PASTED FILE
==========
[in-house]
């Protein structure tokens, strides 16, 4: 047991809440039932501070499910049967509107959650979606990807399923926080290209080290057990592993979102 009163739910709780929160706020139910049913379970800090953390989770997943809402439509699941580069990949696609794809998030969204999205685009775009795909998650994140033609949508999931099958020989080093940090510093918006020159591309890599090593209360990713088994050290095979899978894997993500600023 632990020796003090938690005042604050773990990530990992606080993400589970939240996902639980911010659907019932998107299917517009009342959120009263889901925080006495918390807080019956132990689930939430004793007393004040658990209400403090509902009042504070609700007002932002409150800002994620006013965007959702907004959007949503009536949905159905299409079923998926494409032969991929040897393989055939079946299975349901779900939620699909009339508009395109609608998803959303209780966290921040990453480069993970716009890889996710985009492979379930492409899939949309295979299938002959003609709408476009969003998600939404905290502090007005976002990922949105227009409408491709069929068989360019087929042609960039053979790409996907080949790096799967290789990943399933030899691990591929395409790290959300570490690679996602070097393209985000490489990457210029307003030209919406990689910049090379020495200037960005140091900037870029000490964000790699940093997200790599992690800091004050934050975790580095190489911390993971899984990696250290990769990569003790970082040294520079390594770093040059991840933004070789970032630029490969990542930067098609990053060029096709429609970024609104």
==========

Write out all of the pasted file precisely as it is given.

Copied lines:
[in-house]
């Protein structure tokens, strides 16, 4: 047991809440039932501070499910049967509107959650979606990807399923926080290209080290057990592993979102 009163739910709780929160706020139910049913379970800090953390989770997943809402439509699941580069990949696609794809998030969204999205685009775009795909998650994140033609949508999931099958020989080093940090510093918006020159591309890599090593209360990713088994050290095979899978894997993500600023 632990020796003090938690005042604050773990990530990992606080993400589970939240996902639980911010659907019932998107299917517009009342959120009263889901925080006495918390807080019956132990689930939430004793007393004040658990209400403090509902009042504070609700007002932002409150800002994620006013965007959702907004959007949503009536949905159905299409079923998926494409032969991929040897393989055939079946299975349901779900939620699909009339508009395109609608998803959303209780966290921040990453480069993970716009890889996710985009492979379930492409899939949309295979299938002959003609709408476009969003998600939404905290502090007005976002990922949105227009409408491709069929068989360019087929042609960039053979790409996907080949790096799967290789990943399933030899691990591929395409790290959300570490690679996602070097393209985000490489990457210029307003030209919406990689910049090379020495200037960005140091900037870029000490964000790699940093997200790599992690800091004050934050975790580095190489911390993971899984990696250290990769990569003790970082040294520079390594770093040059991840933004070789970032630029490969990542930067098609990053060029096709429609970024609104």